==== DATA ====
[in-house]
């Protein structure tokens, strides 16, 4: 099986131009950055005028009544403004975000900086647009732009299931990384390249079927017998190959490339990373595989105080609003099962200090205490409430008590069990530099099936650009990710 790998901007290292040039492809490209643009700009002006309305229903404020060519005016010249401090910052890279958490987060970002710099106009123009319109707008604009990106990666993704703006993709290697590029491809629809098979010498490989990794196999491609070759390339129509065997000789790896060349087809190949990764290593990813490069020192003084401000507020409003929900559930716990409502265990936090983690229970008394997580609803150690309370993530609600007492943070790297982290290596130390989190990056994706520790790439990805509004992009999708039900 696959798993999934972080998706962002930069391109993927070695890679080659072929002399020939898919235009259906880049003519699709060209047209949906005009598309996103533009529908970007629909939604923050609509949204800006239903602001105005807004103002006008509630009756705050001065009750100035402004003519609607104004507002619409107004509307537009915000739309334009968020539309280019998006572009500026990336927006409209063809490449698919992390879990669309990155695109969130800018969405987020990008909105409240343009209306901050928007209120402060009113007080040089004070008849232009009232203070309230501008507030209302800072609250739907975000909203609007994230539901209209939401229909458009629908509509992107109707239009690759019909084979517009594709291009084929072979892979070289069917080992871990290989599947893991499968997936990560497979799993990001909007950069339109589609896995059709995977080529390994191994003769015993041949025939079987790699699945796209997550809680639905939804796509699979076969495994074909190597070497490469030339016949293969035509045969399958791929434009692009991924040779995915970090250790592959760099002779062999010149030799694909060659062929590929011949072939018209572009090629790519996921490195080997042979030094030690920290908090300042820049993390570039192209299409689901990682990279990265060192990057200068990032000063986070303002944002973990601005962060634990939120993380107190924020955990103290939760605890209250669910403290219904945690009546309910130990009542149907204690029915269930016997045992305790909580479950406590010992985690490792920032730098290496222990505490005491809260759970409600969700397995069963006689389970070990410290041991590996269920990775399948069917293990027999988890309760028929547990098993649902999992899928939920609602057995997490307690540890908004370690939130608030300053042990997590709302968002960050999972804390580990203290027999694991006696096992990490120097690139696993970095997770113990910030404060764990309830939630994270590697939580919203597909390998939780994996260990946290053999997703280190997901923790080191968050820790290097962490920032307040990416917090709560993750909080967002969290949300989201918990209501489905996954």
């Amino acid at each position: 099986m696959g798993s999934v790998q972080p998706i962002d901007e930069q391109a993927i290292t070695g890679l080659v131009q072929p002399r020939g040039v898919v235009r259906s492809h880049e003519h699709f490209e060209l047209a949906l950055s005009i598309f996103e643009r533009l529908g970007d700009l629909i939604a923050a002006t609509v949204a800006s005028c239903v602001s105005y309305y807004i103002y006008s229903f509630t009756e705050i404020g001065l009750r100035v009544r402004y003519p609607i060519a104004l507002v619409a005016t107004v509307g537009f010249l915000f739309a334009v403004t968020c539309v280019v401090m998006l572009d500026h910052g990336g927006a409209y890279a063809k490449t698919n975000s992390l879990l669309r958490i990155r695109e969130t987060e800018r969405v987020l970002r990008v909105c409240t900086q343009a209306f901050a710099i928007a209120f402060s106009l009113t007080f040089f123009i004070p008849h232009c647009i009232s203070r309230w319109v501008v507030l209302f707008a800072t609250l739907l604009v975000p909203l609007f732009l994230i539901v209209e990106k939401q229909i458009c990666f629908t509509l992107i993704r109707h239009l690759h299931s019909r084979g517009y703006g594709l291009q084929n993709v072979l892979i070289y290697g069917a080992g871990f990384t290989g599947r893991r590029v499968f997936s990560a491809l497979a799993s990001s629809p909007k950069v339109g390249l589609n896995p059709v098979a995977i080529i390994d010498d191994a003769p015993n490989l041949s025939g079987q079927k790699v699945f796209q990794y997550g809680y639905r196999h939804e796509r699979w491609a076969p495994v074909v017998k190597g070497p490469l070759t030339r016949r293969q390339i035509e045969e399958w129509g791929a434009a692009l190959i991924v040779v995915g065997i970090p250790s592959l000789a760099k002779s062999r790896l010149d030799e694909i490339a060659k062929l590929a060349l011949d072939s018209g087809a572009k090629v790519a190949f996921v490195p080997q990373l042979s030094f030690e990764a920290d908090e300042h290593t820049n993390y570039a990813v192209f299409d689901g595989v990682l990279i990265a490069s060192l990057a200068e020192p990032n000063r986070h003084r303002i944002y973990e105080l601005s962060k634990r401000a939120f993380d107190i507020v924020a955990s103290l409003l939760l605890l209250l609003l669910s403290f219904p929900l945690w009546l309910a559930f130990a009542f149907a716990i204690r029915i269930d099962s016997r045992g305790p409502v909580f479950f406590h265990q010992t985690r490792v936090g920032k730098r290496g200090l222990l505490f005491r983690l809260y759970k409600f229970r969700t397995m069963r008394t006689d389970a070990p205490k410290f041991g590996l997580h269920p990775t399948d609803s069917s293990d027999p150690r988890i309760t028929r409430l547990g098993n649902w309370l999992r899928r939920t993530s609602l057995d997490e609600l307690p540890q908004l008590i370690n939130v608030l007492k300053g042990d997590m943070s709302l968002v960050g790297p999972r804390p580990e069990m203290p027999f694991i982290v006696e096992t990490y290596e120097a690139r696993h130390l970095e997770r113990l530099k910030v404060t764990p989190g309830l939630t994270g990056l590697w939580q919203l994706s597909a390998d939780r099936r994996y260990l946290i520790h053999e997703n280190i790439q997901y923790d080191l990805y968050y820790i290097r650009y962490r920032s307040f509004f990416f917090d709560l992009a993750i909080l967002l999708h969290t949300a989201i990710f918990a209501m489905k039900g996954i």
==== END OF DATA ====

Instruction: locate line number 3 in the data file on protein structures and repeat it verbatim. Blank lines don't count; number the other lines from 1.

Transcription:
């Amino acid at each position: 099986m696959g798993s999934v790998q972080p998706i962002d901007e930069q391109a993927i290292t070695g890679l080659v131009q072929p002399r020939g040039v898919v235009r259906s492809h880049e003519h699709f490209e060209l047209a949906l950055s005009i598309f996103e643009r533009l529908g970007d700009l629909i939604a923050a002006t609509v949204a800006s005028c239903v602001s105005y309305y807004i103002y006008s229903f509630t009756e705050i404020g001065l009750r100035v009544r402004y003519p609607i060519a104004l507002v619409a005016t107004v509307g537009f010249l915000f739309a334009v403004t968020c539309v280019v401090m998006l572009d500026h910052g990336g927006a409209y890279a063809k490449t698919n975000s992390l879990l669309r958490i990155r695109e969130t987060e800018r969405v987020l970002r990008v909105c409240t900086q343009a209306f901050a710099i928007a209120f402060s106009l009113t007080f040089f123009i004070p008849h232009c647009i009232s203070r309230w319109v501008v507030l209302f707008a800072t609250l739907l604009v975000p909203l609007f732009l994230i539901v209209e990106k939401q229909i458009c990666f629908t509509l992107i993704r109707h239009l690759h299931s019909r084979g517009y703006g594709l291009q084929n993709v072979l892979i070289y290697g069917a080992g871990f990384t290989g599947r893991r590029v499968f997936s990560a491809l497979a799993s990001s629809p909007k950069v339109g390249l589609n896995p059709v098979a995977i080529i390994d010498d191994a003769p015993n490989l041949s025939g079987q079927k790699v699945f796209q990794y997550g809680y639905r196999h939804e796509r699979w491609a076969p495994v074909v017998k190597g070497p490469l070759t030339r016949r293969q390339i035509e045969e399958w129509g791929a434009a692009l190959i991924v040779v995915g065997i970090p250790s592959l000789a760099k002779s062999r790896l010149d030799e694909i490339a060659k062929l590929a060349l011949d072939s018209g087809a572009k090629v790519a190949f996921v490195p080997q990373l042979s030094f030690e990764a920290d908090e300042h290593t820049n993390y570039a990813v192209f299409d689901g595989v990682l990279i990265a490069s060192l990057a200068e020192p990032n000063r986070h003084r303002i944002y973990e105080l601005s962060k634990r401000a939120f993380d107190i507020v924020a955990s103290l409003l939760l605890l209250l609003l669910s403290f219904p929900l945690w009546l309910a559930f130990a009542f149907a716990i204690r029915i269930d099962s016997r045992g305790p409502v909580f479950f406590h265990q010992t985690r490792v936090g920032k730098r290496g200090l222990l505490f005491r983690l809260y759970k409600f229970r969700t397995m069963r008394t006689d389970a070990p205490k410290f041991g590996l997580h269920p990775t399948d609803s069917s293990d027999p150690r988890i309760t028929r409430l547990g098993n649902w309370l999992r899928r939920t993530s609602l057995d997490e609600l307690p540890q908004l008590i370690n939130v608030l007492k300053g042990d997590m943070s709302l968002v960050g790297p999972r804390p580990e069990m203290p027999f694991i982290v006696e096992t990490y290596e120097a690139r696993h130390l970095e997770r113990l530099k910030v404060t764990p989190g309830l939630t994270g990056l590697w939580q919203l994706s597909a390998d939780r099936r994996y260990l946290i520790h053999e997703n280190i790439q997901y923790d080191l990805y968050y820790i290097r650009y962490r920032s307040f509004f990416f917090d709560l992009a993750i909080l967002l999708h969290t949300a989201i990710f918990a209501m489905k039900g996954i």